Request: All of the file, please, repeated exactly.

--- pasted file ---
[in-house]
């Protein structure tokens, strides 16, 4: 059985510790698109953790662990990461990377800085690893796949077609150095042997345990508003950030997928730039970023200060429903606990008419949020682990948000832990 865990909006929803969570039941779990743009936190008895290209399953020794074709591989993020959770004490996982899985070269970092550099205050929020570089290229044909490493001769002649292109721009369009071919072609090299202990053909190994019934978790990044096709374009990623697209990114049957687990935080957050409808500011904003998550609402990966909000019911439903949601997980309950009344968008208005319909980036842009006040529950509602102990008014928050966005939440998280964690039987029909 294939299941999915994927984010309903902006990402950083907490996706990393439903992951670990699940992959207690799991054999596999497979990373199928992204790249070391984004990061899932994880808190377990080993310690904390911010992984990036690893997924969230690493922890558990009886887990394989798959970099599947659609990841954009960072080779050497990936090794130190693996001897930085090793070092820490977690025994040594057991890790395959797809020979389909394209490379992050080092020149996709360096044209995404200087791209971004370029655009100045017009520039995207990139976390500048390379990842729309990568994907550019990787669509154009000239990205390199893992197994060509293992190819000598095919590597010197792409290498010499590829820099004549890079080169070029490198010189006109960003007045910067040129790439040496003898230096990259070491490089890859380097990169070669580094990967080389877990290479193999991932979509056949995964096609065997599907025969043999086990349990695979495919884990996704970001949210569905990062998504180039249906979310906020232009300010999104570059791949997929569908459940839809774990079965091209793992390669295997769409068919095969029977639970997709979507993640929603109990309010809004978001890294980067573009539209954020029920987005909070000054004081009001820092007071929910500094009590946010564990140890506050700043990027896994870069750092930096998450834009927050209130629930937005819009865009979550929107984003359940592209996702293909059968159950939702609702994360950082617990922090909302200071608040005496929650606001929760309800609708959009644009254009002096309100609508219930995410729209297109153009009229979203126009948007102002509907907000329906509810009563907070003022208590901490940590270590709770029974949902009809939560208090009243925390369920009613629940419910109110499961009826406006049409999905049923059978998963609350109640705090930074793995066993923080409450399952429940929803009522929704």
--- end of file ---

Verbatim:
[in-house]
């Protein structure tokens, strides 16, 4: 059985510790698109953790662990990461990377800085690893796949077609150095042997345990508003950030997928730039970023200060429903606990008419949020682990948000832990 865990909006929803969570039941779990743009936190008895290209399953020794074709591989993020959770004490996982899985070269970092550099205050929020570089290229044909490493001769002649292109721009369009071919072609090299202990053909190994019934978790990044096709374009990623697209990114049957687990935080957050409808500011904003998550609402990966909000019911439903949601997980309950009344968008208005319909980036842009006040529950509602102990008014928050966005939440998280964690039987029909 294939299941999915994927984010309903902006990402950083907490996706990393439903992951670990699940992959207690799991054999596999497979990373199928992204790249070391984004990061899932994880808190377990080993310690904390911010992984990036690893997924969230690493922890558990009886887990394989798959970099599947659609990841954009960072080779050497990936090794130190693996001897930085090793070092820490977690025994040594057991890790395959797809020979389909394209490379992050080092020149996709360096044209995404200087791209971004370029655009100045017009520039995207990139976390500048390379990842729309990568994907550019990787669509154009000239990205390199893992197994060509293992190819000598095919590597010197792409290498010499590829820099004549890079080169070029490198010189006109960003007045910067040129790439040496003898230096990259070491490089890859380097990169070669580094990967080389877990290479193999991932979509056949995964096609065997599907025969043999086990349990695979495919884990996704970001949210569905990062998504180039249906979310906020232009300010999104570059791949997929569908459940839809774990079965091209793992390669295997769409068919095969029977639970997709979507993640929603109990309010809004978001890294980067573009539209954020029920987005909070000054004081009001820092007071929910500094009590946010564990140890506050700043990027896994870069750092930096998450834009927050209130629930937005819009865009979550929107984003359940592209996702293909059968159950939702609702994360950082617990922090909302200071608040005496929650606001929760309800609708959009644009254009002096309100609508219930995410729209297109153009009229979203126009948007102002509907907000329906509810009563907070003022208590901490940590270590709770029974949902009809939560208090009243925390369920009613629940419910109110499961009826406006049409999905049923059978998963609350109640705090930074793995066993923080409450399952429940929803009522929704």